As described previously, a collection of facts is associated with an object ID of an object. An object may become a null or empty object when facts are disassociated from the object. A null object can arise in a number of different ways. One type of null object is an object that has had all of its facts (including name facts) removed, leaving no facts associated with its object ID. Another type of null object is an object that has all of its associated facts other than name facts removed, leaving only its name fact(s). Alternatively, the object may be a null object only if all of its associated name facts are removed. A null object represents an entity or concept for which the data processing system 106 has no factual information and, as far as the data processing system 106 is concerned, does not exist. In some embodiments, facts of a null object may be left in the repository 115, but have their object ID values cleared (or have their importance to a negative value). However, the facts of the null object are treated as if they were removed from the repository 115. In some other embodiments, facts of null objects are physically removed from repository 115.

FIG. 2( e) is a block diagram illustrating an alternate data structure 290 for facts and objects in accordance with preferred embodiments of the invention. In this data structure, an object 290 contains an object ID 292 and references or points to facts 294. Each fact includes a fact ID 295, an attribute 297, and a value 299. In this embodiment, an object 290 actually exists in memory 107.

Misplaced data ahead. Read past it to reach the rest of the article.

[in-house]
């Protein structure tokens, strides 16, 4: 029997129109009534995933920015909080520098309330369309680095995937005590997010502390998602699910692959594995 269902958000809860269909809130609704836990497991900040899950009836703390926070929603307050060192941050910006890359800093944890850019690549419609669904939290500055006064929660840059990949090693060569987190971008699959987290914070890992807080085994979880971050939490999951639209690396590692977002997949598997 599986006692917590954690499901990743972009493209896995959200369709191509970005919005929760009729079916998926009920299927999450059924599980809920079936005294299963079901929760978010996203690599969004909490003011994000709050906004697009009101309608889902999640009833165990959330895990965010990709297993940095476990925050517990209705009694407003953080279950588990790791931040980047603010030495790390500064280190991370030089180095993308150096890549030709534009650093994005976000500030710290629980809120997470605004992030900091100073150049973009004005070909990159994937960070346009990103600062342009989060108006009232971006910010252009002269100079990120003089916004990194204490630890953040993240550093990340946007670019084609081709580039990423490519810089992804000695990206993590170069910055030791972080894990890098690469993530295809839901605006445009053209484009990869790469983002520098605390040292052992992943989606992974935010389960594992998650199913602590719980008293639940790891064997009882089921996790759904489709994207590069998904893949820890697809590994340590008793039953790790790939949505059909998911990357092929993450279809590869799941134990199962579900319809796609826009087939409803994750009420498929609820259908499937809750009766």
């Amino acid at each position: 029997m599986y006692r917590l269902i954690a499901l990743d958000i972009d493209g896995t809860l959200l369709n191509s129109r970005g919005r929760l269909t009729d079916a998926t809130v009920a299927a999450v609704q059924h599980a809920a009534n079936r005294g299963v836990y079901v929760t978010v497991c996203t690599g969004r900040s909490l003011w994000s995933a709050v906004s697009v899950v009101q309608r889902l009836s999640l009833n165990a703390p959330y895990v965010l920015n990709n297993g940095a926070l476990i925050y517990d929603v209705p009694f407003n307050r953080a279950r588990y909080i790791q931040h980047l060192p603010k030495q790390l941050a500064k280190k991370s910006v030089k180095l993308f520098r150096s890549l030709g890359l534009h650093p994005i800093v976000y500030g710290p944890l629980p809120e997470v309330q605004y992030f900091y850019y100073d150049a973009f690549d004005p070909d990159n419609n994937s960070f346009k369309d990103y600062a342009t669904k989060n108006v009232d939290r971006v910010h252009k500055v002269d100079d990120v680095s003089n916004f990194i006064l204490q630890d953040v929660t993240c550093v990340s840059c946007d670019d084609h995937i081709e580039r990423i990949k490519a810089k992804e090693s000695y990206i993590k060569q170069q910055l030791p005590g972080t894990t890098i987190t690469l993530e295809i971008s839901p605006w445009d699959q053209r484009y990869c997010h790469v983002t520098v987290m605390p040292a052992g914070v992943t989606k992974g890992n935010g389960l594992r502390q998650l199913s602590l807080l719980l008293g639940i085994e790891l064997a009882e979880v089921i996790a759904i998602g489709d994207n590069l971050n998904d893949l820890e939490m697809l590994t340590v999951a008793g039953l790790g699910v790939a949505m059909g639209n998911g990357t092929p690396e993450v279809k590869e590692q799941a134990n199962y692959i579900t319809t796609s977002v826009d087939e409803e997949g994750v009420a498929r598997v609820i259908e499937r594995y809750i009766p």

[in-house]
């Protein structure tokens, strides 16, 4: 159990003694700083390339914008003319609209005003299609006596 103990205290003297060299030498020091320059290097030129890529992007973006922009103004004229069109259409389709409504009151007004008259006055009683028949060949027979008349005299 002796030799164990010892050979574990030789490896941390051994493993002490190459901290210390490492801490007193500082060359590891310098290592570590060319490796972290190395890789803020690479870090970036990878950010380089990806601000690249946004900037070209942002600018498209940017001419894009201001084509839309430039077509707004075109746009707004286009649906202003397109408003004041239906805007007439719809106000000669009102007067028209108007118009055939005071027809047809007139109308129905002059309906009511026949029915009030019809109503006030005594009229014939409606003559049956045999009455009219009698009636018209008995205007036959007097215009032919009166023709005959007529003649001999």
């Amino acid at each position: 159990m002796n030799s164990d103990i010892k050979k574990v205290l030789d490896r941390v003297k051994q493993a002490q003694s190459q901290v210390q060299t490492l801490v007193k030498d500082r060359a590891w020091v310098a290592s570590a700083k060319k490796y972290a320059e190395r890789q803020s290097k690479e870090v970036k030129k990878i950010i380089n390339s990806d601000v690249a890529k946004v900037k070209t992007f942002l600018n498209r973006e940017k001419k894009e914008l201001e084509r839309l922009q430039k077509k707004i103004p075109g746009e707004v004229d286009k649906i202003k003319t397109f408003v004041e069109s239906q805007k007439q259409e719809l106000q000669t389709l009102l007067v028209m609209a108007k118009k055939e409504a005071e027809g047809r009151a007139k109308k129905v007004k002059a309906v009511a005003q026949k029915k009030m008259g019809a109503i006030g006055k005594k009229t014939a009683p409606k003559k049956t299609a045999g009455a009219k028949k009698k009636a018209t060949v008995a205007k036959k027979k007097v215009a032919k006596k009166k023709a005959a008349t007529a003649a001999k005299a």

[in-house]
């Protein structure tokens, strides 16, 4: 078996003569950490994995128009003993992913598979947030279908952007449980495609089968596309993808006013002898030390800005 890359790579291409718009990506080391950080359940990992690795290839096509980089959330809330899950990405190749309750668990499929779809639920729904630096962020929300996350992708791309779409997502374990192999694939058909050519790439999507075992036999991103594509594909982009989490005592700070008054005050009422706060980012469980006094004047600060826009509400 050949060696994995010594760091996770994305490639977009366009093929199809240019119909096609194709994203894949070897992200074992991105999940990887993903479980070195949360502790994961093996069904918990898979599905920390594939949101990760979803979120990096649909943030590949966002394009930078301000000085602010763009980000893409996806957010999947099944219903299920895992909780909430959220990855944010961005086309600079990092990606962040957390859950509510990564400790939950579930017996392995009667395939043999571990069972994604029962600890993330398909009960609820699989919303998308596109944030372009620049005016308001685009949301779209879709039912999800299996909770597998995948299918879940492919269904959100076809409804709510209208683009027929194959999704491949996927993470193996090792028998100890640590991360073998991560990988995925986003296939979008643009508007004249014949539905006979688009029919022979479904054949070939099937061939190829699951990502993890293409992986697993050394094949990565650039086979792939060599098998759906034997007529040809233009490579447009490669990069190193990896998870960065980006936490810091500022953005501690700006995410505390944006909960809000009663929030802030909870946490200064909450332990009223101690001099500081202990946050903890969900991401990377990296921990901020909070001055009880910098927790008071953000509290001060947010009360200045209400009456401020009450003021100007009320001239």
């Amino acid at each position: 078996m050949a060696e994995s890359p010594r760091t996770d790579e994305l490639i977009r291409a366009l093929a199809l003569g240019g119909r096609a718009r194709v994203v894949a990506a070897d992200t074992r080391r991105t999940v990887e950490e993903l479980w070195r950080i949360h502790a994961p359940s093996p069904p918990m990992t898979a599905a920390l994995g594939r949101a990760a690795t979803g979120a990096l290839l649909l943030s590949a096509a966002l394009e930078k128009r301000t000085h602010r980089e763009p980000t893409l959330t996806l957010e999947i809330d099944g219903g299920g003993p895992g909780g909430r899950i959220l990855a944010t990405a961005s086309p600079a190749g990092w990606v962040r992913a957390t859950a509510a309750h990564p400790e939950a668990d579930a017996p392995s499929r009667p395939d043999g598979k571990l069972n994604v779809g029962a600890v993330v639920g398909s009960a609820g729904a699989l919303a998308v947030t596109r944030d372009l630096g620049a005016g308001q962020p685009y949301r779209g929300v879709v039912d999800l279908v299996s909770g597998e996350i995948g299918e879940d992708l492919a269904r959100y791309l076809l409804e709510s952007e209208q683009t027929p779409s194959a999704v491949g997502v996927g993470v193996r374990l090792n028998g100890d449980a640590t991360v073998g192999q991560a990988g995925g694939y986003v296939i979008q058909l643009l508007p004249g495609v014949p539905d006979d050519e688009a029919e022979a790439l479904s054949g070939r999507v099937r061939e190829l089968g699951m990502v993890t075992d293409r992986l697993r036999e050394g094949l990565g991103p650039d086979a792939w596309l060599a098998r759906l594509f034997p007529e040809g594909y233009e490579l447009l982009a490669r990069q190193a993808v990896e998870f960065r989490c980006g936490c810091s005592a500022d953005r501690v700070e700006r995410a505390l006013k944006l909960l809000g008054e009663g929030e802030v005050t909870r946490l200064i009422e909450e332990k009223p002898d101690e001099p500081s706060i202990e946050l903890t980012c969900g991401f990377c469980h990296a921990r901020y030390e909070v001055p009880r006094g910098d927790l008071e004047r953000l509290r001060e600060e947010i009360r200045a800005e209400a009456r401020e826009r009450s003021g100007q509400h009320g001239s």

Overview of Methodology

In one embodiment, the present invention is implemented in a janitor 110 to identify duplicate objects so that the duplicate objects can be merged together. The janitor 110 examines the object reference table 210, and reconstructs the objects based on the associations between object IDs and fact IDs maintained in the object reference table 210. Alternatively, the janitor 110 can retrieve objects by asking the service engine 114 for the information stored in the repository 115. Depending how object information is stored in the repository 115, the janitor 110 needs to reconstruct the objects based on the facts and object information retrieved.

Referring to FIG. 3, there is shown a flowchart of an exemplary method for identifying duplicate objects according to one embodiment of the present invention. The process illustrated in FIG. 3 may be implemented in software, hardware, or a combination of hardware and software.

The flowchart shown in FIG. 3 will now be described in detail, illustrated by the diagram in FIG. 4 and the example in FIGS. 5( a)-(e). The process commences with a set of objects 430 that may contain duplicate objects. For example, there may be multiple objects that represent the entity “George Washington.” Each object 430 has a set of facts. As illustrated in FIG. 2( a), each fact 204 has an attribute 212 and a value 214 (also called fact value). An example of the set of objects 430 is shown in FIG. 5( a).